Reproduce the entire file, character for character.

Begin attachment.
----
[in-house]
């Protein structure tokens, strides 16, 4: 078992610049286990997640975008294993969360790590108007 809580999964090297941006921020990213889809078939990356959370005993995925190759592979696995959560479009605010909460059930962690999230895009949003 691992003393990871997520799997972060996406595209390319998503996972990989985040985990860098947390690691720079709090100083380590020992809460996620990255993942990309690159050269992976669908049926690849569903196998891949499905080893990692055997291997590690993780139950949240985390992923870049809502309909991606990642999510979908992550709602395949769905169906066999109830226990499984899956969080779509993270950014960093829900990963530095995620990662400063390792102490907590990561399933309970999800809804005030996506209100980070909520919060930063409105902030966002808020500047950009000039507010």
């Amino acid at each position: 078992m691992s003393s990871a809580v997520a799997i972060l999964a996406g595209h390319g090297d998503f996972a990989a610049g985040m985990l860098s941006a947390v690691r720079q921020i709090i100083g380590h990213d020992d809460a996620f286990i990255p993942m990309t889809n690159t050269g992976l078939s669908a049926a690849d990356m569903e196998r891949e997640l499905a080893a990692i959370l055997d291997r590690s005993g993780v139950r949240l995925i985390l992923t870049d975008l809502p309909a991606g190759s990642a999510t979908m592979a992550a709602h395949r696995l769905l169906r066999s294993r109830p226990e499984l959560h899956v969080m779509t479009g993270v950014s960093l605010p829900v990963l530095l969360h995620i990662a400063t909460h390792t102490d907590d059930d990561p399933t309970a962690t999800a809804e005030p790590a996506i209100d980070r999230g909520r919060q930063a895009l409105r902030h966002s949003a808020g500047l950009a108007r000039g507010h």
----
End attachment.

[in-house]
């Protein structure tokens, strides 16, 4: 078992610049286990997640975008294993969360790590108007 809580999964090297941006921020990213889809078939990356959370005993995925190759592979696995959560479009605010909460059930962690999230895009949003 691992003393990871997520799997972060996406595209390319998503996972990989985040985990860098947390690691720079709090100083380590020992809460996620990255993942990309690159050269992976669908049926690849569903196998891949499905080893990692055997291997590690993780139950949240985390992923870049809502309909991606990642999510979908992550709602395949769905169906066999109830226990499984899956969080779509993270950014960093829900990963530095995620990662400063390792102490907590990561399933309970999800809804005030996506209100980070909520919060930063409105902030966002808020500047950009000039507010």
């Amino acid at each position: 078992m691992s003393s990871a809580v997520a799997i972060l999964a996406g595209h390319g090297d998503f996972a990989a610049g985040m985990l860098s941006a947390v690691r720079q921020i709090i100083g380590h990213d020992d809460a996620f286990i990255p993942m990309t889809n690159t050269g992976l078939s669908a049926a690849d990356m569903e196998r891949e997640l499905a080893a990692i959370l055997d291997r590690s005993g993780v139950r949240l995925i985390l992923t870049d975008l809502p309909a991606g190759s990642a999510t979908m592979a992550a709602h395949r696995l769905l169906r066999s294993r109830p226990e499984l959560h899956v969080m779509t479009g993270v950014s960093l605010p829900v990963l530095l969360h995620i990662a400063t909460h390792t102490d907590d059930d990561p399933t309970a962690t999800a809804e005030p790590a996506i209100d980070r999230g909520r919060q930063a895009l409105r902030h966002s949003a808020g500047l950009a108007r000039g507010h």